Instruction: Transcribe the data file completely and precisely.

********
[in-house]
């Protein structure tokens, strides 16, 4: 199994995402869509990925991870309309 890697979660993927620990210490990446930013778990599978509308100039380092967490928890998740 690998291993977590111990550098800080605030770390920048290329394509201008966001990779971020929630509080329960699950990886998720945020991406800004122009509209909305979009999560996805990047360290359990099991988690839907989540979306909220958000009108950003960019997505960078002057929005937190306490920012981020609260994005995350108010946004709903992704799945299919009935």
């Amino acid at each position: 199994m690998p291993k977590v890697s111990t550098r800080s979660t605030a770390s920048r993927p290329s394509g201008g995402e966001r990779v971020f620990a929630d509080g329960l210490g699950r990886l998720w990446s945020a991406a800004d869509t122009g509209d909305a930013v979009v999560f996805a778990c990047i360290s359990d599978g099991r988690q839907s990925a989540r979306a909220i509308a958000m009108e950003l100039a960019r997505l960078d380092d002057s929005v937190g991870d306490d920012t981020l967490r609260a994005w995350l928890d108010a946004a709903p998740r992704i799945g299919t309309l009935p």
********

[in-house]
């Protein structure tokens, strides 16, 4: 199994995402869509990925991870309309 890697979660993927620990210490990446930013778990599978509308100039380092967490928890998740 690998291993977590111990550098800080605030770390920048290329394509201008966001990779971020929630509080329960699950990886998720945020991406800004122009509209909305979009999560996805990047360290359990099991988690839907989540979306909220958000009108950003960019997505960078002057929005937190306490920012981020609260994005995350108010946004709903992704799945299919009935």
């Amino acid at each position: 199994m690998p291993k977590v890697s111990t550098r800080s979660t605030a770390s920048r993927p290329s394509g201008g995402e966001r990779v971020f620990a929630d509080g329960l210490g699950r990886l998720w990446s945020a991406a800004d869509t122009g509209d909305a930013v979009v999560f996805a778990c990047i360290s359990d599978g099991r988690q839907s990925a989540r979306a909220i509308a958000m009108e950003l100039a960019r997505l960078d380092d002057s929005v937190g991870d306490d920012t981020l967490r609260a994005w995350l928890d108010a946004a709903p998740r992704i799945g299919t309309l009935p």